The Catechetical Review - Communicating Christ for a New Evangelization

Learning through Art: Junius Bassus Sarcophagus

Authored by Dr. Caroline Farey in Issue #34.2 of The Sower
There are several reasons why this is an extraordinary image to use catechetically and why it is so perfectly suited to illustrate Part Three of the Catechism of the Catholic Church. One reason is that it links those who are going through the RCIA process today to someone who had been through the RCIA in the fourth century! The young man for whom this tomb was made is named Junius Bassus and the inscription across the top of the sarcophagus states clearly that Junius was a ‘neophyte gone to God’, ‘neofitus iit ad deum’. It may be that he was dying and was baptized on his deathbed; or it may be that he had been a catechumen in the normal way and had been baptized at some point within the previous year. Whatever his particular circumstances, we can see from these earliest times in the Church, that those newly baptised were called those with new (neo) nature (physis), now united with the life of Jesus Christ. ‘New birth, ‘newly planted’ into Christ or ‘newly alive’ are the usual translations for the great event, the great ontological change that takes place at baptism.

The rest of this online article is available for current subscribers.

Start your subscription today!


This article is from The Sower and may be copied for catechetical purposes only. It may not be reprinted in another published work without the permission of Maryvale Institute. Contact [email protected]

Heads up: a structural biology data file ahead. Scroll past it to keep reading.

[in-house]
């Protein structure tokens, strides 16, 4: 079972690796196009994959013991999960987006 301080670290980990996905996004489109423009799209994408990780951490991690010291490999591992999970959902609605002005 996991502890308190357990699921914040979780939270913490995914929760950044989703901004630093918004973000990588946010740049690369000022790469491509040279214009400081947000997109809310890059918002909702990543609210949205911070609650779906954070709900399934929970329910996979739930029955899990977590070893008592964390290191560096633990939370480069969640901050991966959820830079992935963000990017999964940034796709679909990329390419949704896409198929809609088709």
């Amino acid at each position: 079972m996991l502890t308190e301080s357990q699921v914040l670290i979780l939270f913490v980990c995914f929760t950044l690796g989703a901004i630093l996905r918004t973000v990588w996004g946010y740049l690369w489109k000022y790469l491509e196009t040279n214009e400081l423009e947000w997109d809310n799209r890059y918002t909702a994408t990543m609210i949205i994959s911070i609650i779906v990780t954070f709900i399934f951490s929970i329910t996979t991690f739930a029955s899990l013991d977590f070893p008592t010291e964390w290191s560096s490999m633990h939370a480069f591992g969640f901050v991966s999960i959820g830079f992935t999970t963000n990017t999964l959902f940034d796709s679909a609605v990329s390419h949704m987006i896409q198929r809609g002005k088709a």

Articles from the Most Recent Issue

Mary’s Motherhood: A Healing Balm in Our Modern Times
By Megan Madden
Free There ’s something particularly mysterious about the motherhood of Mary. Her fiat that shook the whole world as the uncontainable God chose to be contained within her womb. Her prompting at the wedding at Cana, “do whatever he tells you,” echoing through generations as if she is saying it directly to us. Her overwhelming trust in God as she... Read more
The Eucharist and Our Call to Mission
By Dr. James Pauley
Free What does it mean to receive the Eucharist, to enter into communion with Jesus? We catechists can be so (rightfully!) focused on explaining how the Eucharist is Jesus himself that we might not spend time with our students considering the ramifications of receiving this divine gift. What does receiving the Eucharist mean for us? Is it for our... Read more
The Passover and the Eucharist as Redemptive Sacrifices
By Ben Safranski
I suspect that most Catholics who have some familiarity with the Bible and the Eucharist could tell you that the Eucharistic celebration, rooted in the Last Supper, has connections with the Passover of Exodus and Jewish practice. We know that Jesus celebrated the Last Supper in the context of the Passover Feast and that he and his apostles used... Read more

Pages

Watch Tutorial Videos

We've put together several quick and easy tutorial videos to show you how to use this website.

Watch Now